Your hierarchy could be extended to mobile/desktop -> OS -> device -> screen. On further consideration, screen is a dimension of its own. So there are at least four dimensions to deal with:
The cascade of stylesheets, i.e. the sequence in which style specs are processed
Devices (synchronization of specs for individual devices is not needed, but for higher levels in the hierarchy it might be a nice to have)
Screens (synchonization between devices might be desirable, but is not essential)
Notes (are already synchonized)
I do hope that the configuration interface won’t reflect this complexity in the future. In fact, the current desktop version meets my needs to a great extent, since I can do a lot of manipulations outside Joplin. What I’m really still missing is the possibility to use references in <link> tags and hyperlinks like:
That would facilitate generic constructions in my notes. More has to be built for mobile devices: at least provisions for creating, editing, renaming, and deleting (and maybe copying) CSS files in some dedicated config folder. Support for hyperlinks to HTML files on the synchonization target might be another challenge. I have no ideas about that yet.
Just another wild idea: how about making userstyle.css a parametrized stylesheet? It would be possible then to make your self defined color schemes dependent on the chosen theme.
(Just some petty facts from my side. This post was intended as an answer here to @DominicDesbiens, or in fact to anyone who is interested in where to find the built-in style definitions.)
If you know how to interpret the CSS language and know how to open a file in a safe way for reading (i.e. without the risk that you unintentionally change something), you could peek in the following file to see what’s predefined by Joplin, before deciding what to (re)define by yourself in other places:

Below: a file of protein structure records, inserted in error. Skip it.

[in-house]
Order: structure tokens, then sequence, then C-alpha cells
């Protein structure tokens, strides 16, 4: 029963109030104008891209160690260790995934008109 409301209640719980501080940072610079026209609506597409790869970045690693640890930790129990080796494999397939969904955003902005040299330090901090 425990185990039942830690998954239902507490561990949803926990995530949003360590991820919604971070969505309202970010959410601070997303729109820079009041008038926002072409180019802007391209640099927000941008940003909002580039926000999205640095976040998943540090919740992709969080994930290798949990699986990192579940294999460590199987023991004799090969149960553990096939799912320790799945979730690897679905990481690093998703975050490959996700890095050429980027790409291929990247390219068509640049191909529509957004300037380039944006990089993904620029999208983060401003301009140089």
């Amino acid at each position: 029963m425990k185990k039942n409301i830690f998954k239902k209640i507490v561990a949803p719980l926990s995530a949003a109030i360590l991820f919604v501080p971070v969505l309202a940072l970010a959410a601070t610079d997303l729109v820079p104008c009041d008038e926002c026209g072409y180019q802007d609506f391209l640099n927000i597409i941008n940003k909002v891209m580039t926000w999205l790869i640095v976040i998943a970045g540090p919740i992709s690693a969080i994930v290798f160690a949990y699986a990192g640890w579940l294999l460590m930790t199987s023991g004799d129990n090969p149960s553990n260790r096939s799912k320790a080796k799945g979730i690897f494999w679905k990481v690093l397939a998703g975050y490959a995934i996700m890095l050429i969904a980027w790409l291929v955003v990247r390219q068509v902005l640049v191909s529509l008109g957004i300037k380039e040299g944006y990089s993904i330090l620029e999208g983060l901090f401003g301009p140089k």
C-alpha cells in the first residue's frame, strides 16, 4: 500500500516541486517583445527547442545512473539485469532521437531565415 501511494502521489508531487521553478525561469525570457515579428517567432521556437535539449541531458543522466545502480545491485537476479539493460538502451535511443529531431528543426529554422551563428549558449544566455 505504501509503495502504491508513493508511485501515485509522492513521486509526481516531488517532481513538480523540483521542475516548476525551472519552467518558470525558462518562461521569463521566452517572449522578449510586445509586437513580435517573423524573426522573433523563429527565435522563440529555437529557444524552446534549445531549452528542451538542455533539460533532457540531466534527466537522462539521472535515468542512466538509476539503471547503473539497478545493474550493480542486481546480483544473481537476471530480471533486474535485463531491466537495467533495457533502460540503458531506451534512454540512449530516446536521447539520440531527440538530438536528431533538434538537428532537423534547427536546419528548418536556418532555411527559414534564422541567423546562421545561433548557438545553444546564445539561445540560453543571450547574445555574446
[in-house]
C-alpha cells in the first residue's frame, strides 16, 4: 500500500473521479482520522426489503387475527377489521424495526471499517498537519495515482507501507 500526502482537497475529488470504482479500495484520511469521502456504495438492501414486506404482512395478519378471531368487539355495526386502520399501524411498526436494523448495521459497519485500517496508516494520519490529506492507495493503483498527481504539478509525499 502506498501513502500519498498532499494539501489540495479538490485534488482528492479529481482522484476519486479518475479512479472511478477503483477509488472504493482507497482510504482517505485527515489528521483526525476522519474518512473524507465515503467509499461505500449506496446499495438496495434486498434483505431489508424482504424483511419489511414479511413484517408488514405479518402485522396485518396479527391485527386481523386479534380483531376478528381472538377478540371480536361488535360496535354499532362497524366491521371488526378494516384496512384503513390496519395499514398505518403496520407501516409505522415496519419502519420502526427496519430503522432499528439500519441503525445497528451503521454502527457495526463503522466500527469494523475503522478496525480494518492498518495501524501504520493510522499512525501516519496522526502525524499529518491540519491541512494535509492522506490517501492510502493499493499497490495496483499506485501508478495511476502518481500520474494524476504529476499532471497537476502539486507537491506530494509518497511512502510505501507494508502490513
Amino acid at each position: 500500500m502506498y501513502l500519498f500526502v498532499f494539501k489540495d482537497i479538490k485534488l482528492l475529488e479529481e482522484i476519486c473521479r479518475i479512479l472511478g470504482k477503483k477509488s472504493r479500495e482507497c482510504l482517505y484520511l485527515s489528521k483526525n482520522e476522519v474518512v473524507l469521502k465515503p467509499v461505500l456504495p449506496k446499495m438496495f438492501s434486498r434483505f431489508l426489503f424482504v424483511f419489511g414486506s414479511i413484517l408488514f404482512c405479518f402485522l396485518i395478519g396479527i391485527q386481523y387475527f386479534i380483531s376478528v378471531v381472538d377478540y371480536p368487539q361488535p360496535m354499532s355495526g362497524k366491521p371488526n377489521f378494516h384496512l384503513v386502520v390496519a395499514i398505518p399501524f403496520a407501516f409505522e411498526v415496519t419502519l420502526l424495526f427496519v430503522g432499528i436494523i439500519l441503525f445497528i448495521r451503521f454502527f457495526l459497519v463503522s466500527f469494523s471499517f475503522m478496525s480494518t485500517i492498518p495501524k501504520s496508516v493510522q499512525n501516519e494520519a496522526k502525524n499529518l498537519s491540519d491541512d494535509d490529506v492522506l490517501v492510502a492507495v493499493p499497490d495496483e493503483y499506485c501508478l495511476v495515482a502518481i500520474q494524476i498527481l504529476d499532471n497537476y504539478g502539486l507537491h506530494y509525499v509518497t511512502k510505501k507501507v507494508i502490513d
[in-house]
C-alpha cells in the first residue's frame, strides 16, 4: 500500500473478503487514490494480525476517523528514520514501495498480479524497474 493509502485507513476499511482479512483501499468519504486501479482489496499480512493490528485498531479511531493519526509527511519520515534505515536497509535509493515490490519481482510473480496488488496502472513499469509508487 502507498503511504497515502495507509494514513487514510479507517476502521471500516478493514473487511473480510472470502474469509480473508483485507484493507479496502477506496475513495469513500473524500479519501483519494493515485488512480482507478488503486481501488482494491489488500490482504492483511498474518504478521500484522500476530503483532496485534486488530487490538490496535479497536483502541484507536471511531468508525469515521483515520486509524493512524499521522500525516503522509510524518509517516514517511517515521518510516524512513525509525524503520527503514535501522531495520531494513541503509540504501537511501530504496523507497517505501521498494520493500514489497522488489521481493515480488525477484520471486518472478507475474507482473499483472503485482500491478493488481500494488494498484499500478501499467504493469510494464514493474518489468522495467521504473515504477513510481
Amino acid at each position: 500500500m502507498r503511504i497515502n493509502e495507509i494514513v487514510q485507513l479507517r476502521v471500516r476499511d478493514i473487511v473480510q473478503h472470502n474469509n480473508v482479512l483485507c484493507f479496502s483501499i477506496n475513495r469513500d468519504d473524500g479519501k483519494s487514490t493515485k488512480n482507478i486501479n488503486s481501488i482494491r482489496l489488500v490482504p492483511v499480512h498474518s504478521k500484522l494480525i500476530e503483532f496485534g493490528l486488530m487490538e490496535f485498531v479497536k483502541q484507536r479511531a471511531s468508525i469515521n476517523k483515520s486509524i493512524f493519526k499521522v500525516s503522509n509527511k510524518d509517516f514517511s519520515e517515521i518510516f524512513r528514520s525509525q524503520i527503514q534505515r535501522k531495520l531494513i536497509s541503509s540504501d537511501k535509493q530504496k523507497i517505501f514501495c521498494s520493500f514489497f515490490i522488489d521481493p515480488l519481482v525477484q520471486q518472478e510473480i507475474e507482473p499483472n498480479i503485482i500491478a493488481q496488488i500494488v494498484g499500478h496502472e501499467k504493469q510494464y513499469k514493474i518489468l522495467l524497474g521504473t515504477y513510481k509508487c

on Windows: section noteStyle.js of Joplin/resources/app.asar in the folder where Joplin is installed
I expect this also gives a clue where to find it on Linux. Maybe there is a way to unpack an ASAR file. That would allow for a more user-friendly view experience. Anyway, it’s a good start for adjustments of the styling in userstyle.css, since the CSS cascade is:
the built-in script noteStyle.js(parametrized, so it adapts to the chosen theme)
links to other CSS files in your notes
hard coded <style> blocks in your notes
hard coded styles= attributes in HTML tags in your notes
Just impressed about development of this app ! Thanks…
For custom style sheet, here is little trick to know all tags styled in Joplin : export notes in HTML and see the source code of the HTML file. Doing this in empty Joplin cause it export all notes without encryption.
please excuse my simplified English, I hope I don’t misuse the language too much.
For the formatting of html documents, I have created a special notebook and a template, without content.
Having followed with interest the “Custom stylesheet” discussion, I would like to apply a custom stylesheet to a notebook and to this template.
I tried various methods, without finding the right one.
First, write all styles in the template
Result: CSS rules are inserted in the note
Hi @betternote unfortunately what you’re trying to do isn’t currently supported in Joplin. If you want a note to have custom CSS you will need to copy and paste the contents of special.css in between style tags for each note.
You can also use Help > Toggle development tools from the Joplin menu and:
Click on the element inspector - Marked (1) in the below picture (click to expand)
Point it at the item of interest in the rendered note - (2)
See its full element name in the pop-up - (3)